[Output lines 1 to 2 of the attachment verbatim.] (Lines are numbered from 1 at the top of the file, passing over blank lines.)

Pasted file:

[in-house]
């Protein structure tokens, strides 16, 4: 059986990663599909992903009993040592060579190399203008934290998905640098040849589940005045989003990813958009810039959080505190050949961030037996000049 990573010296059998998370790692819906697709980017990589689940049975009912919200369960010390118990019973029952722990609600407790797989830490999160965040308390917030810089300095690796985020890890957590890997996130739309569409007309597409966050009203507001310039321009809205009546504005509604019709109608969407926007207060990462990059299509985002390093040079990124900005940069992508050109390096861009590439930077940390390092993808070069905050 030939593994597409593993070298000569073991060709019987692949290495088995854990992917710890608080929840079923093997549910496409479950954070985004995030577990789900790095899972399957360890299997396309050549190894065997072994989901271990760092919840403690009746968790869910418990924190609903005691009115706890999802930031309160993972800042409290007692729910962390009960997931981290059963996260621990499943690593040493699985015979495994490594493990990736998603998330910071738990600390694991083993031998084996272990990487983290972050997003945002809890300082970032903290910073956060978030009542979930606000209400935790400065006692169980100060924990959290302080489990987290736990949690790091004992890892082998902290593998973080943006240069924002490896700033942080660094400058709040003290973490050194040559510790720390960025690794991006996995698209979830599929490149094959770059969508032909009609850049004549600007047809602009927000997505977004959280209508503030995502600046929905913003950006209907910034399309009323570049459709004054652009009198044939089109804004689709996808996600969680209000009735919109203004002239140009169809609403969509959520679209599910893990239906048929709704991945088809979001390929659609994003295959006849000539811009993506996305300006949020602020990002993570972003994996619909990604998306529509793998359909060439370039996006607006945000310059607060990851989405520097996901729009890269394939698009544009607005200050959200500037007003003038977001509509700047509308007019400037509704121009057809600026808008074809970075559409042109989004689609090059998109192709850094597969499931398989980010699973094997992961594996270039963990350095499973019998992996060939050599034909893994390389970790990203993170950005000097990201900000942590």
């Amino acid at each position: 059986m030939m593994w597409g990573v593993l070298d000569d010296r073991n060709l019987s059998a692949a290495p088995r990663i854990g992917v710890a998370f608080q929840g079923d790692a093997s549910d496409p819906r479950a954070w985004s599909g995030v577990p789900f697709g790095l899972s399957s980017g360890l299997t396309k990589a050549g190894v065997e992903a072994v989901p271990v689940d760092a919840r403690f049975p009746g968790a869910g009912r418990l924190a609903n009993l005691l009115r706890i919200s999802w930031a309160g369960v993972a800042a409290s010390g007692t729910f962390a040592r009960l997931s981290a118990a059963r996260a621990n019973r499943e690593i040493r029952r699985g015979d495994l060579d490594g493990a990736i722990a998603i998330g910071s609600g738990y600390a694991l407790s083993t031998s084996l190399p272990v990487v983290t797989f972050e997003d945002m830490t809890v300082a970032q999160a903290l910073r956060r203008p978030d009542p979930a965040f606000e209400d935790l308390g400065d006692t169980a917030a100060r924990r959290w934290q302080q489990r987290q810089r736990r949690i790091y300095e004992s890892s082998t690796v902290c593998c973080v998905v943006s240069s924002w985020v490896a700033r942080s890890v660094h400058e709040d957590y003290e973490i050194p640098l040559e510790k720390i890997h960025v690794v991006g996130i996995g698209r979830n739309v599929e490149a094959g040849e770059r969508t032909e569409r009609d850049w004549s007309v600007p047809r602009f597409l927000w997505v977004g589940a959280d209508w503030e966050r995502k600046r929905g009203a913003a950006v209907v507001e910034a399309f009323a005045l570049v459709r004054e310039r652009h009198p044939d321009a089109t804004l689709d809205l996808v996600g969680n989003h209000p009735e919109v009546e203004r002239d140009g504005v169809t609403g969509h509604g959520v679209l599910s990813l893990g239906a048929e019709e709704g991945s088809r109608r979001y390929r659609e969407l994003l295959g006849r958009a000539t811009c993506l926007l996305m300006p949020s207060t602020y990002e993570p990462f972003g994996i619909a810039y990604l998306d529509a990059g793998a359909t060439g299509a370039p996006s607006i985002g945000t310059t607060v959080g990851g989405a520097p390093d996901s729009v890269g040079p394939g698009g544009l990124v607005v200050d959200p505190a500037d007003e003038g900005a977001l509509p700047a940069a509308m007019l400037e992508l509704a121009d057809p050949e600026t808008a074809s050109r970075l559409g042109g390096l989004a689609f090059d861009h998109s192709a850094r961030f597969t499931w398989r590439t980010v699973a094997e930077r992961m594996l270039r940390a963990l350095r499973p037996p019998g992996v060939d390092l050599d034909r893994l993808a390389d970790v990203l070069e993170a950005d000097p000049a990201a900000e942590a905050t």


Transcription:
[in-house]
């Protein structure tokens, strides 16, 4: 059986990663599909992903009993040592060579190399203008934290998905640098040849589940005045989003990813958009810039959080505190050949961030037996000049 990573010296059998998370790692819906697709980017990589689940049975009912919200369960010390118990019973029952722990609600407790797989830490999160965040308390917030810089300095690796985020890890957590890997996130739309569409007309597409966050009203507001310039321009809205009546504005509604019709109608969407926007207060990462990059299509985002390093040079990124900005940069992508050109390096861009590439930077940390390092993808070069905050 030939593994597409593993070298000569073991060709019987692949290495088995854990992917710890608080929840079923093997549910496409479950954070985004995030577990789900790095899972399957360890299997396309050549190894065997072994989901271990760092919840403690009746968790869910418990924190609903005691009115706890999802930031309160993972800042409290007692729910962390009960997931981290059963996260621990499943690593040493699985015979495994490594493990990736998603998330910071738990600390694991083993031998084996272990990487983290972050997003945002809890300082970032903290910073956060978030009542979930606000209400935790400065006692169980100060924990959290302080489990987290736990949690790091004992890892082998902290593998973080943006240069924002490896700033942080660094400058709040003290973490050194040559510790720390960025690794991006996995698209979830599929490149094959770059969508032909009609850049004549600007047809602009927000997505977004959280209508503030995502600046929905913003950006209907910034399309009323570049459709004054652009009198044939089109804004689709996808996600969680209000009735919109203004002239140009169809609403969509959520679209599910893990239906048929709704991945088809979001390929659609994003295959006849000539811009993506996305300006949020602020990002993570972003994996619909990604998306529509793998359909060439370039996006607006945000310059607060990851989405520097996901729009890269394939698009544009607005200050959200500037007003003038977001509509700047509308007019400037509704121009057809600026808008074809970075559409042109989004689609090059998109192709850094597969499931398989980010699973094997992961594996270039963990350095499973019998992996060939050599034909893994390389970790990203993170950005000097990201900000942590």